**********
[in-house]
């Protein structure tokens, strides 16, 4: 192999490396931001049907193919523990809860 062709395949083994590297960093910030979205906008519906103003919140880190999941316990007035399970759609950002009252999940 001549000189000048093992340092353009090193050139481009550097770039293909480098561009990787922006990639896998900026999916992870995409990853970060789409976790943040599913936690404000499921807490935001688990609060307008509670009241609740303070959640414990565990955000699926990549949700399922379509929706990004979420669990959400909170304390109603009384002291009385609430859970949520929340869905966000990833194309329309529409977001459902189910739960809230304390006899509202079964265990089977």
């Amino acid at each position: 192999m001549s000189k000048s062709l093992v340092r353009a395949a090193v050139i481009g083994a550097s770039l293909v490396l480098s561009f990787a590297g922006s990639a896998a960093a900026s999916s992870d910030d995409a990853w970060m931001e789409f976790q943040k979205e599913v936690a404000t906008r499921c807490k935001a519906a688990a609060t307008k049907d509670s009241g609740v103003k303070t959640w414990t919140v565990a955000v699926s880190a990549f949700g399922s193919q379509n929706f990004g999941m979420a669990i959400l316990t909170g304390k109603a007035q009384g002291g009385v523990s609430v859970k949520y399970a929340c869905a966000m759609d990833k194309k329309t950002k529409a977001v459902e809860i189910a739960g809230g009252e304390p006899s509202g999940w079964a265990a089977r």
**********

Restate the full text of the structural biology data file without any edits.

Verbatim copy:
[in-house]
């Protein structure tokens, strides 16, 4: 192999490396931001049907193919523990809860 062709395949083994590297960093910030979205906008519906103003919140880190999941316990007035399970759609950002009252999940 001549000189000048093992340092353009090193050139481009550097770039293909480098561009990787922006990639896998900026999916992870995409990853970060789409976790943040599913936690404000499921807490935001688990609060307008509670009241609740303070959640414990565990955000699926990549949700399922379509929706990004979420669990959400909170304390109603009384002291009385609430859970949520929340869905966000990833194309329309529409977001459902189910739960809230304390006899509202079964265990089977």
């Amino acid at each position: 192999m001549s000189k000048s062709l093992v340092r353009a395949a090193v050139i481009g083994a550097s770039l293909v490396l480098s561009f990787a590297g922006s990639a896998a960093a900026s999916s992870d910030d995409a990853w970060m931001e789409f976790q943040k979205e599913v936690a404000t906008r499921c807490k935001a519906a688990a609060t307008k049907d509670s009241g609740v103003k303070t959640w414990t919140v565990a955000v699926s880190a990549f949700g399922s193919q379509n929706f990004g999941m979420a669990i959400l316990t909170g304390k109603a007035q009384g002291g009385v523990s609430v859970k949520y399970a929340c869905a966000m759609d990833k194309k329309t950002k529409a977001v459902e809860i189910a739960g809230g009252e304390p006899s509202g999940w079964a265990a089977r």